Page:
Steve Kurtz was acquitted

I got an e-mail from Christine Kristen (a.k.a. LadyBee) that contained a press release announcing the conclusion to the case against Steven Kurtz that I blogged about in January and actually got news that Kurtz was cleared a while back through a post at Glob-a-log titled "The Steve Kurtz case finally dismissed (Another political trial, another pathetic witch hunt: Just business as usual in Bushland)". (If you're curious, it's at the end of this post after the fold).

I gather that the press release was to promote the art show Seized at The Hallwalls Contemporary Arts Center (341 Delaware Ave., Buffalo) which documents the materials involved in the case (it's on display from June 7, 2008 through July 18, 2008). But way way down at the bottom of the press release was the key part: the [clearly ironically named] Department of Justice had no business even bothering to bring up charges of mail and wire fraud because (as I said before) it's a civil dispute so it requires one person to accuse another of fraud — not a criminal one where the state can bring charges against someone. They clearly overstepped their bounds as part of the Judicial Branch of the U.S. government, as they were acting on behalf of the Executive Branch to execute the laws, then they even did that wrong by misapplying the law.

The thing that bothers me so much is that when I consider why the Department of Justice did this, I can't come up with a reason, other than those with evil purposes.

What crime — of the United States or against anyone or against humanity — did Kurtz commit by his artistic protests? I say there was no crime committed, and I'm left to believe that the Department of Justice was trying to put an innocent man in jail. Why would they do that? Perhaps to justify the "War on Terror" by staging arrests of fake terrorists? I don't know, but it all smells evil. [And let me also reiterate what's not been said enough: "terror" is a concept, not a group of people so it's at best a Quixotic move to try and wage war against it.]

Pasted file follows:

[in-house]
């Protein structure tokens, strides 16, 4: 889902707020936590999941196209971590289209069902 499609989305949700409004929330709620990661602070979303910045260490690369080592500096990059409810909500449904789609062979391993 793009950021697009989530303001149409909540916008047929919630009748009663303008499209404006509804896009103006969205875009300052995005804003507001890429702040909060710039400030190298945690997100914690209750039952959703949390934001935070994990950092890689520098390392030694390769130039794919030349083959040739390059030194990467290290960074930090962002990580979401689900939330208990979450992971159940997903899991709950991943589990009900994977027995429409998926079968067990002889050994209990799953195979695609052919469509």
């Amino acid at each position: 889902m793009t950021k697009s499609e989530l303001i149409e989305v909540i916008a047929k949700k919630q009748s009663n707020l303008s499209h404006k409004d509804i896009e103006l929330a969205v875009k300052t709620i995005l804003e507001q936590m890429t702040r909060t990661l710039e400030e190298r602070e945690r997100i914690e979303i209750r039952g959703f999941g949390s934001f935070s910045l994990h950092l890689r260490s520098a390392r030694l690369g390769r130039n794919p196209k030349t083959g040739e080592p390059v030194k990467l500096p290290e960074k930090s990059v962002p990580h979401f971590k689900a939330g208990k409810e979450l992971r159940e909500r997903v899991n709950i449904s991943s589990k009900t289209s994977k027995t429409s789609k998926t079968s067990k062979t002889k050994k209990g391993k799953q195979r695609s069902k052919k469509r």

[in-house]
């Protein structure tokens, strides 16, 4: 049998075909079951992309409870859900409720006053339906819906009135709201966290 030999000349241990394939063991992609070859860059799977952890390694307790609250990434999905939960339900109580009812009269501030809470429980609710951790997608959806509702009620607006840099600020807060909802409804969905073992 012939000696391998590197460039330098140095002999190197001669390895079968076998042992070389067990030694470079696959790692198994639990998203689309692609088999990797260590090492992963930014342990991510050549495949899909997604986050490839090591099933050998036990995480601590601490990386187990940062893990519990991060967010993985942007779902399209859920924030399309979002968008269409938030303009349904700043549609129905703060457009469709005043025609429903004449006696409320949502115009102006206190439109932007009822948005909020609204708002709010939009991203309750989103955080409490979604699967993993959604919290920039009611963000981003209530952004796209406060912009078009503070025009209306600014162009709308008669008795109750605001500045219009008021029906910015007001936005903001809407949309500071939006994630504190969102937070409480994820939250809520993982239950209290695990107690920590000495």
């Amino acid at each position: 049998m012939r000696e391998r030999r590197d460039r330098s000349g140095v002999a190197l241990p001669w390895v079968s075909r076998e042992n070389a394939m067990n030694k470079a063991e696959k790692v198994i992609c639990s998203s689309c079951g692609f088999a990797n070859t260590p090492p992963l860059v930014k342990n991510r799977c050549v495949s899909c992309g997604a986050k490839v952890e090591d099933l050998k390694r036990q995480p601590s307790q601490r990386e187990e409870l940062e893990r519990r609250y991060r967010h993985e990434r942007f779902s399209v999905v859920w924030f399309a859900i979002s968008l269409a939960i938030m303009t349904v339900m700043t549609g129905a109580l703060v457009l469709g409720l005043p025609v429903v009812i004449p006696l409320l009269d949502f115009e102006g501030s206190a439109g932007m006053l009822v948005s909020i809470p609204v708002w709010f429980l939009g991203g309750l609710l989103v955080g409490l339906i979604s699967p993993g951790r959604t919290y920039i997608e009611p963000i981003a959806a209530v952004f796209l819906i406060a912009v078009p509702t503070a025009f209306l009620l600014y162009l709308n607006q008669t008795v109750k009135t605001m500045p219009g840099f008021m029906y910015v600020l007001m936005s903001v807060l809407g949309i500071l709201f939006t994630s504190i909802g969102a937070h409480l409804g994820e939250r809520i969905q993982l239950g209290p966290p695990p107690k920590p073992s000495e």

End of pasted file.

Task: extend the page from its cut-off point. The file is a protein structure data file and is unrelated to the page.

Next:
Perhaps they're working to block dissent to the war and to questionable corporate efforts — both topics that Kurtz and his group rallied against. But in a free country … nay, the free country? When dissenters are rounded up and put in prison in a dictatorship, I can at least understand it, but when it happens in a country that prides itself on inalienable freedoms? So maybe the Department of Justice's goals were to steer the United States toward a more totalitarian government. Again, evil.

When I try to apply Occam's Razor, most relevant evidence points to a big conspiracy: that government is trying to bias the delivery of news for purposes of manipulating the will of the people through false information.

It's a thought that I can't bear to stare straight into. I welcome comments that disprove my theory.

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Seeing Strange Culture and Steve Kurtz at the Dryden

Ali and I headed to the Dryden Theatre at George Eastman House (900 East Ave.) to see Strange Culture. The movie is a haunting mid-process reenactment/documentary of what has been happening to Steven Kurtz.